Then the team recovered ready for the last league match of the month on 30 April against Liverpool who having been as low as 21st earlier in the season had now climbed up to 10th due to a run of six successive wins in March and April.  In the last four games however it had been one win, one defeat and four draws.

Arsenal had three games left including this one, and quite simply needed to win the lot.  But even then Wolverhampton could still come in with that game in hand and take the title for the first time.

Arsenal played what was emerging as a team as close to being first choice as they could get at this moment:

Swindin

Male Joy Hapgood

Crayston Copping

Drake Jones Carr Drury Bastin

You will have noticed the oddity.  Drake on the wing.  But that is what is says in the records.  Carr at centre forward.  Last time he had played in the league he had scored two, so why not try him again?  And amazingly it worked, he scored the only goal of the game as Arsenal won 1-0.

So once again everyone was waiting for the announcement of the results from around the country.  This is what they found

Arsenal 1-0 Liverpool
Bolton Wanderers 3-1 Middlesbrough
Brentford 1-2 Birmingham City
Leicester City 1-0 Charlton Athletic
Wolverhampton Wndrs 1-1 Chelsea

It had all gone Arsenal’s way!   As a result the table now looked like this with just one game to go.

Form was now irrelevant – every club in the top five had lost at least once in the last six games – and indeed Arsenal were the only club to have won three games out of the six.  No one had won more.  In fact that statistic alone reveals just what an extraordinary end to the season it was.

Yes Wolverhampton still had a game in hand, and if they won both their remaining games they would take the title – but the way things had been going, no one could have confidence in that.  Their last four games read

Game Date Opposition Venue Result Pos Pts
37 16.04.1938 Preston North End home D0-0 3 45
38 18.04.1938 Leicester City away D1-1 3 46
39 23.04.1938 Middlesbrough away W3-0 2 48
40 30.04.1938 Chelsea home D1-1 2 49

They now had West Brom at home and then Sunderland away on 2 May.  Curiously Arsenal had a game on that day as well – a friendly against Southampton.  I have no details as to the reason for this match, but I imagine it was either for another good cause or because of a positional experiment.  If I had to put money on it, I’d go for the latter.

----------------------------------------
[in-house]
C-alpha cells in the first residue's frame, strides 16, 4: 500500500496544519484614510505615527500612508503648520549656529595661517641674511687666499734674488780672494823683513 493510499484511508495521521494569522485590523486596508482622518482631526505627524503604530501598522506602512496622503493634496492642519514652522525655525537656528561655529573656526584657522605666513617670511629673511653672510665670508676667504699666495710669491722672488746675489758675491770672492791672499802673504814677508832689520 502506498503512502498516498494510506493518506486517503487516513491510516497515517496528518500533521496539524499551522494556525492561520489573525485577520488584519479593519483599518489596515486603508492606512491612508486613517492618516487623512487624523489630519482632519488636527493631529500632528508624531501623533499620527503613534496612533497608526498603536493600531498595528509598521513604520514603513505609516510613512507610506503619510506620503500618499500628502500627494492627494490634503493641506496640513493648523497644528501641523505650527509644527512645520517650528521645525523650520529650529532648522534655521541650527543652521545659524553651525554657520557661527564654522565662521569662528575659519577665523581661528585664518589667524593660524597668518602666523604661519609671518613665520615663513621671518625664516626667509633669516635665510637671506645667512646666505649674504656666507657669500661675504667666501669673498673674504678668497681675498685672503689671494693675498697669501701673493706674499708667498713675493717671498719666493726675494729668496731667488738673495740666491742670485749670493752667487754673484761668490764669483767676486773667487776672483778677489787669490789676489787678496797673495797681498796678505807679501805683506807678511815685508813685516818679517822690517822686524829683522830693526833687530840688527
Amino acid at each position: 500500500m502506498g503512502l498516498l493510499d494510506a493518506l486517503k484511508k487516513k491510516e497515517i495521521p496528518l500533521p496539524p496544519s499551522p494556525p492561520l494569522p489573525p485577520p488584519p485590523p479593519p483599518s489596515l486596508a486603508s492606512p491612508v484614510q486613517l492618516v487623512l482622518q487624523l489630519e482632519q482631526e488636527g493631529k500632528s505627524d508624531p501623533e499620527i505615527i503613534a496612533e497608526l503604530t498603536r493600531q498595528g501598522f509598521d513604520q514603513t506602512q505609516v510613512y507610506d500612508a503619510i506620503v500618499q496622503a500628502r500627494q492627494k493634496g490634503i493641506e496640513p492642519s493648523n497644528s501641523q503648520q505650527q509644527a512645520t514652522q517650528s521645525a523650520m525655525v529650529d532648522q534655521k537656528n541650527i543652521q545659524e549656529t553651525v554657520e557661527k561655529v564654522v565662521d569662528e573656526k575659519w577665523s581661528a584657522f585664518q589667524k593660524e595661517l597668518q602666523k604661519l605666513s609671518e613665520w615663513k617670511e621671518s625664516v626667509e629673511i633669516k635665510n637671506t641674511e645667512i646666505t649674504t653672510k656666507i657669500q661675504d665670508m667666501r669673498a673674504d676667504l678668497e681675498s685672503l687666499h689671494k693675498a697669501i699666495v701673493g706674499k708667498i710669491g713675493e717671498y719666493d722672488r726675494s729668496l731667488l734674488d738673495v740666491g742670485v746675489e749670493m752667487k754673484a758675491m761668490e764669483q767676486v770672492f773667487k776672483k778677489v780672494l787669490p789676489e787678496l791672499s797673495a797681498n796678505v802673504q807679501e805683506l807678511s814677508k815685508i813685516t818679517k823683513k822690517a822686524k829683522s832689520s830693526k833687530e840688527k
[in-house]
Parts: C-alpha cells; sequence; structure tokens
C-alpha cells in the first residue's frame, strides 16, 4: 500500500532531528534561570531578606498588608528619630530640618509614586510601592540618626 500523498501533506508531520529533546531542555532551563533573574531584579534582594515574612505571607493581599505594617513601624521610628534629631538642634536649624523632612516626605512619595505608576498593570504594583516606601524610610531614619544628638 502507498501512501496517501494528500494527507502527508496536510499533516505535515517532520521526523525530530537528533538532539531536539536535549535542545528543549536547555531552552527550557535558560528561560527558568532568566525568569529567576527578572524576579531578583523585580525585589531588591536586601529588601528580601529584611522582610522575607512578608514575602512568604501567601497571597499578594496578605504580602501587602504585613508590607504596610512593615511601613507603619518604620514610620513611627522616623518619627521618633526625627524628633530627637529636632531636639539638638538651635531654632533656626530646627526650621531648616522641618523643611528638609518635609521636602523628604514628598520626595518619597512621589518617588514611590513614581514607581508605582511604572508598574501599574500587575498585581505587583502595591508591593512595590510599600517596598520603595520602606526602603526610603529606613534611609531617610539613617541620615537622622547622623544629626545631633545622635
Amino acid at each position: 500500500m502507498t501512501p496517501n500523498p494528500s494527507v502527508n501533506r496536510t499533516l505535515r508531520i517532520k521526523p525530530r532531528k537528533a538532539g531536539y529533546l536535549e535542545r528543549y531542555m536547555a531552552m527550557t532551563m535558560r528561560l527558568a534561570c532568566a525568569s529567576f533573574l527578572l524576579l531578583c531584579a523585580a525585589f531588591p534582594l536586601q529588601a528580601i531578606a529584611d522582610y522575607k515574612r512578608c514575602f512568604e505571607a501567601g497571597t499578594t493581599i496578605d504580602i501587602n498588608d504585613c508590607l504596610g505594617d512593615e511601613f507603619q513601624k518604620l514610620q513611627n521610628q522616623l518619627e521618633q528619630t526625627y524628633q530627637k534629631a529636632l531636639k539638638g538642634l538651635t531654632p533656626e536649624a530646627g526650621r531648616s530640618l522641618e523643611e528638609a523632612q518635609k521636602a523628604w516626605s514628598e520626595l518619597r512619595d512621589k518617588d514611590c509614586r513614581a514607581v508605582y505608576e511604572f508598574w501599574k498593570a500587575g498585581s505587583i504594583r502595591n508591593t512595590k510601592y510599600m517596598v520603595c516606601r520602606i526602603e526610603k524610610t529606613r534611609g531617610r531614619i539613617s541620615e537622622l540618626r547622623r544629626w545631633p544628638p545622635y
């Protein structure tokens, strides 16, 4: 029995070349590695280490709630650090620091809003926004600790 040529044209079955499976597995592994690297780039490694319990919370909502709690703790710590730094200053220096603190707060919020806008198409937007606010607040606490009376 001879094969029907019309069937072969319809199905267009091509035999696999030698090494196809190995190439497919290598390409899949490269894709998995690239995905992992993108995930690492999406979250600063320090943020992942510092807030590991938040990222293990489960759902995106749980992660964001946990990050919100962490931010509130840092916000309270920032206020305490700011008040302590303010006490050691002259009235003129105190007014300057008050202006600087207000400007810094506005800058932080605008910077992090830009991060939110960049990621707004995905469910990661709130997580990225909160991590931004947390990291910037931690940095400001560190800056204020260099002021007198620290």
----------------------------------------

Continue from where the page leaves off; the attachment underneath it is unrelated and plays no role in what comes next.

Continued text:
And the news was grim – Wolverhampton had won.  The table now looked like this

Arsenal’s match against Southampton on the same day was probably forgotten by most people the very moment it was finished, but for the record Arsenal won 3-2.

As I have suggested I suspect that as compared to the previous friendly this was much more a match for keeping the players up to speed – and indeed I wonder if that was the intention – along with the fact that the manager wanted to give Jones more game time playing at right half – which is where he had played twice already and where he was going to play in the final game of the season (and indeed in the final friendly played after the the season was over).

For the final game quite simply if Wolverhampton won they won the league – it was their’s for the taking.  Otherwise if Arsenal did better than Wolverhampton (winning when Wolverhampton drew, drawing when Wolverhampton lost, or of course winning when Wolverhampton lost) the title was Arsenal’s for an incredible fifth time in one decade.

But attention was not just at the top of the league for the bottom of the table was also utterly fascinating

Any two of those seven could go down, although to be fair Huddersfield looked reasonably safe since for them to go down five of the teams below them would all have to do better than Huddersfield.

Thus everyone wanted to know not just the results of their club but the results of the whole league, and then do the calculations.

On 7 May the results came out like this

Arsenal 5-0 Bolton Wanderers
Charlton Athletic 0-0 Preston North End
Everton 1-1 Derby County
Grimsby Town 2-0 Chelsea
Huddersfield Town 1-0 Manchester City
Leicester City 1-4 Birmingham City
Middlesbrough 4-1 West Bromwich Albion
Portsmouth 4-0 Leeds United
Stoke City 2-0 Liverpool
Sunderland 1-0 Wolverhampton Wndrs

Amazingly not only did Arsenal win but Wolverhampton blew it at the last against a team with nothing to play for.  Arsenal had indeed won the league for the fifth time.